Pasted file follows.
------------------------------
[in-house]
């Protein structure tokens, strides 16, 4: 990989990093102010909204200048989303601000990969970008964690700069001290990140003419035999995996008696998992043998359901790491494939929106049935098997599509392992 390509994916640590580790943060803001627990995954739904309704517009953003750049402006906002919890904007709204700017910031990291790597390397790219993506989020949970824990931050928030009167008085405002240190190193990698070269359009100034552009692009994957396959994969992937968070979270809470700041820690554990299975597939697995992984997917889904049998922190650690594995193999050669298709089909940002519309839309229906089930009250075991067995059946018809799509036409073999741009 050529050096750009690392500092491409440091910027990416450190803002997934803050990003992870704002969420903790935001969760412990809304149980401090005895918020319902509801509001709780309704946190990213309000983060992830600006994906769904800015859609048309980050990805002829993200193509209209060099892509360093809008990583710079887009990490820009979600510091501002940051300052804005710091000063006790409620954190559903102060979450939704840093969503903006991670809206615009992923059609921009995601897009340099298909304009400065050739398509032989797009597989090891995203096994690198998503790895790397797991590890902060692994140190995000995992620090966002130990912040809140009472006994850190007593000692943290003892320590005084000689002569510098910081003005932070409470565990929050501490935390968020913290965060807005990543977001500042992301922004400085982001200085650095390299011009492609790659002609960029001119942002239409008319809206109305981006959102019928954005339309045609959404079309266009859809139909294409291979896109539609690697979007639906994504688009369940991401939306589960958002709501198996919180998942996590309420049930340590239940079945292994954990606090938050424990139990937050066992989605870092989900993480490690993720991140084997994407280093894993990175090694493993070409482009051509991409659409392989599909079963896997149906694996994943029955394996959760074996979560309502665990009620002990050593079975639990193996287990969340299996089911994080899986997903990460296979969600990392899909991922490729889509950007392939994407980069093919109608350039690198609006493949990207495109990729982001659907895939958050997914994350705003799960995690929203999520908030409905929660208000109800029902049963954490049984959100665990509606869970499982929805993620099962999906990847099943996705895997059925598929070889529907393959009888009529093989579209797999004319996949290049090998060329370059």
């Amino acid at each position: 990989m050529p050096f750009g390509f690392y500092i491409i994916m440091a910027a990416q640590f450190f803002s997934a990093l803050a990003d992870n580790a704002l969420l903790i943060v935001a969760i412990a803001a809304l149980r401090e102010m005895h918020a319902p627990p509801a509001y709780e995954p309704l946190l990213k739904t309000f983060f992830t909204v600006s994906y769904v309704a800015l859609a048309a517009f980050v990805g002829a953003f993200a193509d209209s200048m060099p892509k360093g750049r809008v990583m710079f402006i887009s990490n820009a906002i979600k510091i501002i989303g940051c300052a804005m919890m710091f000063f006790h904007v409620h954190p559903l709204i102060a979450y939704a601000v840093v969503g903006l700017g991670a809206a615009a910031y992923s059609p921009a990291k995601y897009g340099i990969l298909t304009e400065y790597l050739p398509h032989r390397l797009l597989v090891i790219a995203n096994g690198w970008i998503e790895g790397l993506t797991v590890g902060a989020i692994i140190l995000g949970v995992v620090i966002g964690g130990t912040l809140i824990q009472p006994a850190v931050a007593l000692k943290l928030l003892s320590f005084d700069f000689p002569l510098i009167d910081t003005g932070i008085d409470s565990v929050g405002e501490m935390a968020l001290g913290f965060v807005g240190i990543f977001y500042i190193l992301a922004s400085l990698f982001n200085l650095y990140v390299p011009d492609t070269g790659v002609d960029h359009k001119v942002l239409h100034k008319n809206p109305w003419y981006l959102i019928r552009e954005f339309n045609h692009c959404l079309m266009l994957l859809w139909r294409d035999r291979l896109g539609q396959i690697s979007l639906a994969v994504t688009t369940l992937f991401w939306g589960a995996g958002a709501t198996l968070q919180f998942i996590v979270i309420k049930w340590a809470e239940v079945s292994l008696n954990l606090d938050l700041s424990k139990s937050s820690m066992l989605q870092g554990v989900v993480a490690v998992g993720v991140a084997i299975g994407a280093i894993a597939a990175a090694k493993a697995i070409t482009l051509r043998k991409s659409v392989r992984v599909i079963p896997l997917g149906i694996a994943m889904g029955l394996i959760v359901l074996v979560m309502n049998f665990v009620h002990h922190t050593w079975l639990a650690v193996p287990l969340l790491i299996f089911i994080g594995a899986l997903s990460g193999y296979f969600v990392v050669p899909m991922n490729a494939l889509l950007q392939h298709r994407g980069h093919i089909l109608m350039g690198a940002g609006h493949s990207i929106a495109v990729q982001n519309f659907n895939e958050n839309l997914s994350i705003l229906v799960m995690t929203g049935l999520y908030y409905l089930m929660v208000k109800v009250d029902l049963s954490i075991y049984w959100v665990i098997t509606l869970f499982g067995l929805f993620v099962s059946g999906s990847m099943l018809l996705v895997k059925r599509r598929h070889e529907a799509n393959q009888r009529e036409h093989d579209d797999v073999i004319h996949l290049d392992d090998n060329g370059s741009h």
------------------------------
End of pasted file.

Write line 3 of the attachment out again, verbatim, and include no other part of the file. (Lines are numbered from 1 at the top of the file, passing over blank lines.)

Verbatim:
């Amino acid at each position: 990989m050529p050096f750009g390509f690392y500092i491409i994916m440091a910027a990416q640590f450190f803002s997934a990093l803050a990003d992870n580790a704002l969420l903790i943060v935001a969760i412990a803001a809304l149980r401090e102010m005895h918020a319902p627990p509801a509001y709780e995954p309704l946190l990213k739904t309000f983060f992830t909204v600006s994906y769904v309704a800015l859609a048309a517009f980050v990805g002829a953003f993200a193509d209209s200048m060099p892509k360093g750049r809008v990583m710079f402006i887009s990490n820009a906002i979600k510091i501002i989303g940051c300052a804005m919890m710091f000063f006790h904007v409620h954190p559903l709204i102060a979450y939704a601000v840093v969503g903006l700017g991670a809206a615009a910031y992923s059609p921009a990291k995601y897009g340099i990969l298909t304009e400065y790597l050739p398509h032989r390397l797009l597989v090891i790219a995203n096994g690198w970008i998503e790895g790397l993506t797991v590890g902060a989020i692994i140190l995000g949970v995992v620090i966002g964690g130990t912040l809140i824990q009472p006994a850190v931050a007593l000692k943290l928030l003892s320590f005084d700069f000689p002569l510098i009167d910081t003005g932070i008085d409470s565990v929050g405002e501490m935390a968020l001290g913290f965060v807005g240190i990543f977001y500042i190193l992301a922004s400085l990698f982001n200085l650095y990140v390299p011009d492609t070269g790659v002609d960029h359009k001119v942002l239409h100034k008319n809206p109305w003419y981006l959102i019928r552009e954005f339309n045609h692009c959404l079309m266009l994957l859809w139909r294409d035999r291979l896109g539609q396959i690697s979007l639906a994969v994504t688009t369940l992937f991401w939306g589960a995996g958002a709501t198996l968070q919180f998942i996590v979270i309420k049930w340590a809470e239940v079945s292994l008696n954990l606090d938050l700041s424990k139990s937050s820690m066992l989605q870092g554990v989900v993480a490690v998992g993720v991140a084997i299975g994407a280093i894993a597939a990175a090694k493993a697995i070409t482009l051509r043998k991409s659409v392989r992984v599909i079963p896997l997917g149906i694996a994943m889904g029955l394996i959760v359901l074996v979560m309502n049998f665990v009620h002990h922190t050593w079975l639990a650690v193996p287990l969340l790491i299996f089911i994080g594995a899986l997903s990460g193999y296979f969600v990392v050669p899909m991922n490729a494939l889509l950007q392939h298709r994407g980069h093919i089909l109608m350039g690198a940002g609006h493949s990207i929106a495109v990729q982001n519309f659907n895939e958050n839309l997914s994350i705003l229906v799960m995690t929203g049935l999520y908030y409905l089930m929660v208000k109800v009250d029902l049963s954490i075991y049984w959100v665990i098997t509606l869970f499982g067995l929805f993620v099962s059946g999906s990847m099943l018809l996705v895997k059925r599509r598929h070889e529907a799509n393959q009888r009529e036409h093989d579209d797999v073999i004319h996949l290049d392992d090998n060329g370059s741009h």